The supervisor is the one person who can take immediate, direct action to make sure that their work area is safe and healthful for all employees. Their job is to serve as a resource for employees whom they are responsible for—but also to serve as a model for employees to emulate. Russell DeReamer, author of Modern Safety Practices, considers the supervisor the only person who can control employees, machines, and working conditions on a daily basis.
In his text, Occupational Safety and Health Management, Thomas Anton relates that the supervisor bears the greatest responsibility and accountability for implementing the environmental, health and safety program because it is he or she who works most directly with the employee. This means the supervisor must understand and apply effective leadership principles to make sure employees enjoy an injury and illness-free work environment.
The use of evidence-based leadership improves enterprise wide performance overall, including EHS management. Government programs such as OSHA’s Voluntary Protection Program rely heavily on safety leadership and management systems. Professional organizations such as the American Society of Safety Engineers also support the need for continuous improvement of both leadership and management skills at all levels.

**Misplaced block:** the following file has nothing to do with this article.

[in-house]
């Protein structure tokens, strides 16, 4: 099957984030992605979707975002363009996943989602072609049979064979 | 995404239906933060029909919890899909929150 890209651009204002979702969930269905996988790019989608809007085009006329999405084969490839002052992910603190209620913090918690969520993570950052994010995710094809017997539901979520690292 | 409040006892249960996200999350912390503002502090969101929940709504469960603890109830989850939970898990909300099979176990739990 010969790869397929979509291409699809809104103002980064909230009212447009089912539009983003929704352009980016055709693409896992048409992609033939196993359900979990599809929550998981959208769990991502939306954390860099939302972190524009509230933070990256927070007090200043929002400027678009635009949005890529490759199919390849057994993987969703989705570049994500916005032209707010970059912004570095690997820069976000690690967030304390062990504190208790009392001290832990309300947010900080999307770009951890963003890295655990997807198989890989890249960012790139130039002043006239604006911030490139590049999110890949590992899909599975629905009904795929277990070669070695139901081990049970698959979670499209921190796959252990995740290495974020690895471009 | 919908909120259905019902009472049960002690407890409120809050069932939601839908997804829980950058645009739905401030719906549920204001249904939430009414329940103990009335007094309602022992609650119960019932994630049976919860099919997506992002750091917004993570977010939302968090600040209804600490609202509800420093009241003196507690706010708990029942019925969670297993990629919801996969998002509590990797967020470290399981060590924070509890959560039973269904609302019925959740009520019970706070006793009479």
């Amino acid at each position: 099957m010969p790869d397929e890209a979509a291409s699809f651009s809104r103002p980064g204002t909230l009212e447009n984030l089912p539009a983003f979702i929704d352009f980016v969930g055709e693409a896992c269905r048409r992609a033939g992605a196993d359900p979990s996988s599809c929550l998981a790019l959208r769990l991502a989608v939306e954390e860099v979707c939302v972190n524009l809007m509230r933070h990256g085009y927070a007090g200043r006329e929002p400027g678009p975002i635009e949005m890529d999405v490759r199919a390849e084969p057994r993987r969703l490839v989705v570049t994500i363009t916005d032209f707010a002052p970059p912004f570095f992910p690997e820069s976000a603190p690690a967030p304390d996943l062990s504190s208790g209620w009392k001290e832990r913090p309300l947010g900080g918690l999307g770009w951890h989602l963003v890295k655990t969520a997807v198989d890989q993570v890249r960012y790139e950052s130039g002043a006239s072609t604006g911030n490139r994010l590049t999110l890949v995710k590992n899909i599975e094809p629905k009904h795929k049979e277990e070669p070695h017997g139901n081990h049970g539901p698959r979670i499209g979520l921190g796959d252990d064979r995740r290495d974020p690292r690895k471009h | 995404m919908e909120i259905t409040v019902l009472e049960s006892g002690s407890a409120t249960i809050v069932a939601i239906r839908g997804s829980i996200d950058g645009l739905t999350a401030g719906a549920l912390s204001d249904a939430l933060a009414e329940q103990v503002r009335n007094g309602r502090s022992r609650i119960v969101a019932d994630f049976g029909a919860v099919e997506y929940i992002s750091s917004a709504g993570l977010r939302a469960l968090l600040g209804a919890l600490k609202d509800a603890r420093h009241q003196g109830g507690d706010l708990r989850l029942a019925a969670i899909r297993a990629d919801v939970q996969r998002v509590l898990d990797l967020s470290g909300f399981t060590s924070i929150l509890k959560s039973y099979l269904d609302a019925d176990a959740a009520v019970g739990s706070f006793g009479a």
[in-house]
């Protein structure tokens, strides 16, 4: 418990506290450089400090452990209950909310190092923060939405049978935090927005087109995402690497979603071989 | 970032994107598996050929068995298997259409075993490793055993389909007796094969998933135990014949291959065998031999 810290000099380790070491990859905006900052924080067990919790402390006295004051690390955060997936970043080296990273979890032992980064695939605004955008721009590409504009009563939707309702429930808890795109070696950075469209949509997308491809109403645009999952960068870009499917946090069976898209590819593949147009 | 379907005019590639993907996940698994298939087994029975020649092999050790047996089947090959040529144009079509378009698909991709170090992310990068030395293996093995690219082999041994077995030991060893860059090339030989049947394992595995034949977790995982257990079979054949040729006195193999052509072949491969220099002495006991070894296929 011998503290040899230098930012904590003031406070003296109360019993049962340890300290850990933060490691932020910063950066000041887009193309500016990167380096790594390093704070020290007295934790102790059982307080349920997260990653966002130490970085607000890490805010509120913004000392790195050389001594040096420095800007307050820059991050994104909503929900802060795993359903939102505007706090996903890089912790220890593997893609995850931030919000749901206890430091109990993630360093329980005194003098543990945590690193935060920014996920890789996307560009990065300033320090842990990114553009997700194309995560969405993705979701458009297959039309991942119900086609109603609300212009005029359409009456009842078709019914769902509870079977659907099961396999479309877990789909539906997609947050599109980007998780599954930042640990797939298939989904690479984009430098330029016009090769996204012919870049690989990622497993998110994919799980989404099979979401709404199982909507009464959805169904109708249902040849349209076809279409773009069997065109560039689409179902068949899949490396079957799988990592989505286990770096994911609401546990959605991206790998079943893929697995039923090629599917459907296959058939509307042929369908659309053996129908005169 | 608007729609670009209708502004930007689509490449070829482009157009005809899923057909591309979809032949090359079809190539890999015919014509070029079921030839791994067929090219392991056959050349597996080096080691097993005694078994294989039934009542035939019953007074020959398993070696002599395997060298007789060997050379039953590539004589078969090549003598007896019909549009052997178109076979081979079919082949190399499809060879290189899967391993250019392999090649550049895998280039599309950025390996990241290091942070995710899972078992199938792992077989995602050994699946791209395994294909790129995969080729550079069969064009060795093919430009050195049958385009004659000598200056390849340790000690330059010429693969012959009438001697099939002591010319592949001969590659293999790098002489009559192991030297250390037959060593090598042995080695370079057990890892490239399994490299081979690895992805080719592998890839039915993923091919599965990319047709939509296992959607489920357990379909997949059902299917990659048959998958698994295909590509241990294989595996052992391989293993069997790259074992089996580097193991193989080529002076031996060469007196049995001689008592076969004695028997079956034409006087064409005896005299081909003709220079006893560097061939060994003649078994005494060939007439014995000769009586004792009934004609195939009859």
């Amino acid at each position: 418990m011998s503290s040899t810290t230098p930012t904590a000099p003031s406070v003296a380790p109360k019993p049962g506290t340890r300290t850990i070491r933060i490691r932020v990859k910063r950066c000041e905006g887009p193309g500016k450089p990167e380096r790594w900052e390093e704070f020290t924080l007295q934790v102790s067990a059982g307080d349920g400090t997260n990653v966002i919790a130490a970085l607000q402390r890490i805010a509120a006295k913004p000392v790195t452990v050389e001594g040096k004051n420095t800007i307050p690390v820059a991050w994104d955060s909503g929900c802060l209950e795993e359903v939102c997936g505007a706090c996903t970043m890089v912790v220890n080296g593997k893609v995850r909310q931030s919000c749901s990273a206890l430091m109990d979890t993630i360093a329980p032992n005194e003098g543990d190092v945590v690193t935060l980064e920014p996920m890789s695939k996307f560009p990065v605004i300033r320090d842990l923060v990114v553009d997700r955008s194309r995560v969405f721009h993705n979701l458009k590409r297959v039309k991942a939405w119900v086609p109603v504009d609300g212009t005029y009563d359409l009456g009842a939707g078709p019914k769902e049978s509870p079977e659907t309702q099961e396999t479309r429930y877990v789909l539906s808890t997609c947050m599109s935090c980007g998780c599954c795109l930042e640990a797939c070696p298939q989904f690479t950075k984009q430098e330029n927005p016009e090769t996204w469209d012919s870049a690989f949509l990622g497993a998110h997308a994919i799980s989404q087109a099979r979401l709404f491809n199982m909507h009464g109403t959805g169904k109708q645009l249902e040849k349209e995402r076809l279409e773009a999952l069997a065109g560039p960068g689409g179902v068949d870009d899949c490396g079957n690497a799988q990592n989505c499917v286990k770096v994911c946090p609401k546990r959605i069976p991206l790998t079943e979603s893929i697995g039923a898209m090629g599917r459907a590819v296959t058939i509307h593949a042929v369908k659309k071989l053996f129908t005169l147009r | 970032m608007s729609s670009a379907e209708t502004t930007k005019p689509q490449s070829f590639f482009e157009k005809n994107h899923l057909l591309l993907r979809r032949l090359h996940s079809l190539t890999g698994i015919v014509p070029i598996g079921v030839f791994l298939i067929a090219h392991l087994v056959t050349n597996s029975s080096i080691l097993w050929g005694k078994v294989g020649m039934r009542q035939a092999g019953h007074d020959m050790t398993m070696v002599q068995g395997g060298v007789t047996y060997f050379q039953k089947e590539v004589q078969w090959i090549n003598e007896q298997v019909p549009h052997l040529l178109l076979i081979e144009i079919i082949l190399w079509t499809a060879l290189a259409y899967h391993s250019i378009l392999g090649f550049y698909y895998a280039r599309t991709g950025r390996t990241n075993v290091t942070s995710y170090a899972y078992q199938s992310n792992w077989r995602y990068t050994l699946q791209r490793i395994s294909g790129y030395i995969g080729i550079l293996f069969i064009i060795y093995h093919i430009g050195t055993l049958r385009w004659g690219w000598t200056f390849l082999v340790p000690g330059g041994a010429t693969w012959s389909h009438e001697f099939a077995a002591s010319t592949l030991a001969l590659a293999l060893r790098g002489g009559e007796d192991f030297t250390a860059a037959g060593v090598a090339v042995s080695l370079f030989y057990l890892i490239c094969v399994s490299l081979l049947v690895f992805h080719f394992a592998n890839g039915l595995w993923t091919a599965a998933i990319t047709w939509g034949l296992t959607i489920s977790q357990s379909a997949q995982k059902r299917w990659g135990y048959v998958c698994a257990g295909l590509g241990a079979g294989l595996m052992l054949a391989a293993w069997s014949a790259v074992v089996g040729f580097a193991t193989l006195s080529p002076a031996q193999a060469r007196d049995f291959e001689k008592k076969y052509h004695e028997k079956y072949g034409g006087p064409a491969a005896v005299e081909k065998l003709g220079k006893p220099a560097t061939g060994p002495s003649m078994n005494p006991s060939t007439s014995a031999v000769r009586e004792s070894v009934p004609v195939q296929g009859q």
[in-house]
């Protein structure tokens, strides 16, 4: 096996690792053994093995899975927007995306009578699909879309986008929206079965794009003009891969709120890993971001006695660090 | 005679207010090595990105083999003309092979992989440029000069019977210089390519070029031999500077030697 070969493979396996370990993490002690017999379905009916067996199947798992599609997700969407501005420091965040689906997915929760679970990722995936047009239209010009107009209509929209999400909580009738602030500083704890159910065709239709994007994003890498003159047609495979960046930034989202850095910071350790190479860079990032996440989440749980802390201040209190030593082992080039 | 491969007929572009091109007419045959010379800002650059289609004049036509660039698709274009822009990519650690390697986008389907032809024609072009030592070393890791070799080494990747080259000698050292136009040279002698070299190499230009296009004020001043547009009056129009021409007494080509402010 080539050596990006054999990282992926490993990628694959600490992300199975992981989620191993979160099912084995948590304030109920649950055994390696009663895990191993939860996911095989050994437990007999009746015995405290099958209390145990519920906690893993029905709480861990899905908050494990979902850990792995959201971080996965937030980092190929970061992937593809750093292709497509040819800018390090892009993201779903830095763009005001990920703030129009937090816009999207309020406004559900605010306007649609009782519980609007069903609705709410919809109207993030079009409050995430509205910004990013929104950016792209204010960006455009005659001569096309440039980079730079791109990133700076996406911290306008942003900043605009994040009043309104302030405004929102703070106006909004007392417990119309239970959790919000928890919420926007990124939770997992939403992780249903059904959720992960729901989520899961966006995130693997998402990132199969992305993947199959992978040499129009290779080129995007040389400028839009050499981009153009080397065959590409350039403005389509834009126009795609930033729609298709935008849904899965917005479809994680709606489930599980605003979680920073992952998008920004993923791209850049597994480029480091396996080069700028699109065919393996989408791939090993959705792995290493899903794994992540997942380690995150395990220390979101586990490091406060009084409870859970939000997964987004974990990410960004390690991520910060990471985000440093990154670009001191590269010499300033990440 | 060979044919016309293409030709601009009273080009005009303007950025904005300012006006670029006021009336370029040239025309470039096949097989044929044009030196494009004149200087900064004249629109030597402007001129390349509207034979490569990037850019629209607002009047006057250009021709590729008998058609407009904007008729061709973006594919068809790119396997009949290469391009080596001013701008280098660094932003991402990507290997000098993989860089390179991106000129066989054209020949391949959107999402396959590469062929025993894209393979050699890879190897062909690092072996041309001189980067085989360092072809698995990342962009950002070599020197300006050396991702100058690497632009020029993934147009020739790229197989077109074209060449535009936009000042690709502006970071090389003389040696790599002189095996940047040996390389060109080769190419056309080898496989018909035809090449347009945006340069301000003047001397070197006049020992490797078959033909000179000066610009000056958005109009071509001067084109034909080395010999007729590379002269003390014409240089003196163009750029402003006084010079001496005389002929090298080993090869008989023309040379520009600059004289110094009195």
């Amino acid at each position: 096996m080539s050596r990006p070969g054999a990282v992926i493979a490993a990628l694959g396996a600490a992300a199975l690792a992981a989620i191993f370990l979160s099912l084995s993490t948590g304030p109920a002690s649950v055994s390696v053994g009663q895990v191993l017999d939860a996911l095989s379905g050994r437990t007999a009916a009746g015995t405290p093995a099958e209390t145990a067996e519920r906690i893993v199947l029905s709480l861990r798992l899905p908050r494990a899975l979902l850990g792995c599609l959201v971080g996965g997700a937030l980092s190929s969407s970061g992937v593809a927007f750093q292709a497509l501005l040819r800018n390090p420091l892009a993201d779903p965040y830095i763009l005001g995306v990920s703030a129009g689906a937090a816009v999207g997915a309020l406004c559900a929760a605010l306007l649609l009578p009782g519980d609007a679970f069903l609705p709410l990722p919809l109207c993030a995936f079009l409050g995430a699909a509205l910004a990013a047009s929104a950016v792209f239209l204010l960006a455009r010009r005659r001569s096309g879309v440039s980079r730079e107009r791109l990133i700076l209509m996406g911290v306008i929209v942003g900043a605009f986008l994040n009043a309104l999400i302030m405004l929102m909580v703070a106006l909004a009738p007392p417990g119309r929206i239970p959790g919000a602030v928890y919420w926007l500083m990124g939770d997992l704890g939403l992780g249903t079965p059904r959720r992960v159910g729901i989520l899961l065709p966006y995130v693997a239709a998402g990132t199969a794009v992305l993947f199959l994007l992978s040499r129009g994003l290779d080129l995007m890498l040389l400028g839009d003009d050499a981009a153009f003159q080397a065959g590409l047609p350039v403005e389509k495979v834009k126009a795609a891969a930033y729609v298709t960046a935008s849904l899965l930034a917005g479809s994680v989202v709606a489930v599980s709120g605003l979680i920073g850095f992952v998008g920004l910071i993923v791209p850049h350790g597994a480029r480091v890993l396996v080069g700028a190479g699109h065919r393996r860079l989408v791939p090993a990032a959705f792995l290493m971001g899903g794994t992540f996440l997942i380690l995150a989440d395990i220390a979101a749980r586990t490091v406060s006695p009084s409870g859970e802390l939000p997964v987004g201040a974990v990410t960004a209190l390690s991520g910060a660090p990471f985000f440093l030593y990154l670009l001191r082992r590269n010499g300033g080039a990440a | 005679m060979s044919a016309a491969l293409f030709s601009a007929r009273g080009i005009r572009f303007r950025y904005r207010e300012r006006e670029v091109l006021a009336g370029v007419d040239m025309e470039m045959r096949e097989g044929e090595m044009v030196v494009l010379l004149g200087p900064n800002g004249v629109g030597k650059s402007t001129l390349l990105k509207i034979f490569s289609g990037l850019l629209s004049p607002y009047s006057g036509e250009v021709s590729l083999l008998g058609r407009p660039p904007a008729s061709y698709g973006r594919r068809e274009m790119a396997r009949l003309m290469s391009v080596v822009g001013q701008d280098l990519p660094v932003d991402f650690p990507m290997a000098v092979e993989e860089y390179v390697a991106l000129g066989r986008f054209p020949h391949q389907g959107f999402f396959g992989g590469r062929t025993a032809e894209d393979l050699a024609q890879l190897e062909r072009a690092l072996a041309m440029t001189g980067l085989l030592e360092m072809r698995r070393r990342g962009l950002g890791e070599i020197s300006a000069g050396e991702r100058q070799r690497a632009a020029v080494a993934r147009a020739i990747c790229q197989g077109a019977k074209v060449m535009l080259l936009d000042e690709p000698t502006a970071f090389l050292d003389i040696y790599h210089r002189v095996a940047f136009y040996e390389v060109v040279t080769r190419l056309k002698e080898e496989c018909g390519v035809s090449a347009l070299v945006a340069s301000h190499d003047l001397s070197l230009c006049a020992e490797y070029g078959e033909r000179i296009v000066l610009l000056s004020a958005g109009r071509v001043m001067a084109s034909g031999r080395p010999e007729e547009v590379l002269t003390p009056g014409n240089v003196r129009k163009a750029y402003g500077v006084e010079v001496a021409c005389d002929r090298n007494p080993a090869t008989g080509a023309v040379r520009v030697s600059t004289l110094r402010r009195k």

Committed management and engaged supervisors are only one component of a successful EHS program. Be sure to keep these additional considerations in mind when implementing your EHS program:
- Employee involvement
- Integration into production systems
- Constant communications
What does it take to be a great leader? Five simple concepts, attitudes and traits:
a. Character - Do what you say
b. Competency - Continuous professional improvement
c. Consistency - Be reliable
d. Calling - Be passionate about your profession
e. Circulation - “Close the door and hit the floor”